Carrot Finger (Carrot Nantes 5)
One of the fastest growing and most widely grown of all carrot varieties, this classic ‘finger’ carrot has a sweet flavour and excellent crunch. The blunt ended roots tend to remain uniform in size and have a rich appealing colour. They are ideal for use raw in salads as well as for cooked dishes.
Sow outdoors March to July. Sow thinly 1.5cm deep directly where they are to grow, in rows spaced 30cm apart or into large containers. Keep the soil moist and weed free at all times. Seedlings should start to appear approximately 14-21 days. If necessary thin the crop as it grows by taking roots evenly from the row. It is good practice to water well after thinning out, to wash any dislodged soil back around the roots of the remaining plants. Sow a new row every 2-3 weeks to extend your harvest period, ensuring there are always perfect, crisp young roots available.
Top Tips About Seeds
- Once the seed packet has been opened, the seeds can be stored in an airtight container until required for further sowings.
- Carrot seed are best used fresh so start again with a new packet each year. Although there are lots of seeds in a packet, repeated sowings through the summer is recommended, so they are unlikely to last more than one season.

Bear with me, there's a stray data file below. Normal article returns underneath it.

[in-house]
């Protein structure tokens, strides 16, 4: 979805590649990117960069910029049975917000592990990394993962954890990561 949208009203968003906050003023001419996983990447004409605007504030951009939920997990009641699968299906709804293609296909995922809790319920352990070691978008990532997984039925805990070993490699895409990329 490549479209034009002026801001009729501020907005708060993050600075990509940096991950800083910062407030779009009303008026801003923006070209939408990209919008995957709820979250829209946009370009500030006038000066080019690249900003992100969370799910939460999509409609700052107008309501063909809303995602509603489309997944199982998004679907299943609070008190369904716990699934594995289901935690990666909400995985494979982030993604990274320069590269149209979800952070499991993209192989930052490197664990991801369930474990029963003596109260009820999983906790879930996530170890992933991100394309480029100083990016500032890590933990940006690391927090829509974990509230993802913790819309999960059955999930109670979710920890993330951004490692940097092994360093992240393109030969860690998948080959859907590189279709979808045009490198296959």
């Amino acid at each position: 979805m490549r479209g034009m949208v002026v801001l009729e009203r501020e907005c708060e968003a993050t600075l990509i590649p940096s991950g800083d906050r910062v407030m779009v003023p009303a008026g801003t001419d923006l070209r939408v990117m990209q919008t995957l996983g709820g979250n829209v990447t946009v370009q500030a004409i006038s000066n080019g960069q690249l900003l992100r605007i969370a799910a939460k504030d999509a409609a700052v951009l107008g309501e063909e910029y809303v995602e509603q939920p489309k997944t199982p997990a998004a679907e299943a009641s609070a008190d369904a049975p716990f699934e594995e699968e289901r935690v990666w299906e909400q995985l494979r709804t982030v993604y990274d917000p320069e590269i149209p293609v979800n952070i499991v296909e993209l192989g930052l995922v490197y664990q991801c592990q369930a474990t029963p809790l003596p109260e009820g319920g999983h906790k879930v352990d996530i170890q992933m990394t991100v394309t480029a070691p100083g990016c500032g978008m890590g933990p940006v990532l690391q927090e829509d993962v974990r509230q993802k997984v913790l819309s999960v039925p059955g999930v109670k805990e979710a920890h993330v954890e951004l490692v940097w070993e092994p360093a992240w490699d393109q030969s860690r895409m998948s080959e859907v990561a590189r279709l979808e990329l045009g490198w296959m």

Carrots can easily be grown in patio pots tubs, troughs and any other deep container. Ensure the compost does not dry out entirely and harvest them while young.
Keep well watered during dry spells as this will help prevent the roots from splitting. Carrot fly is the only common pest and if it becomes a problem can be prevented by growing plants under a fine insect netting and delaying sowing until May.
Harvest from May to October. If the roots lift easily then harvest alternate roots from the row, leaving more space for the remainder to grow on. On heavier soils it may be necessary to lift sections of the row with a garden fork. In both instances water the remaining roots well afterwards to replace any dislodged soil.
Ideas for using your carrot fingers
Keep the soil moist as the seeds are germinating, if it dries out completely it will set them back. Carrots freeze well so chop up or grate any surplus and freeze for later use. Do not leave the tops of carrots or unwanted roots lying around after harvesting, the scent of them can attract carrot root fly. If they are a big problem try growing spring onions amongst the rows of carrots, it’s been proven to deter carrot root fly, or at least mask the scent of the carrots.
David Domoney is a Chartered Horticulturalist, Broadcaster, and Author. David has worked with a number of the UK’s leading garden retailers as a plant buyer and strategic consultant. With more than 30 years experience, in horticulture, David is as passionate about plants now as he was when he bought his first plant at a village fete.
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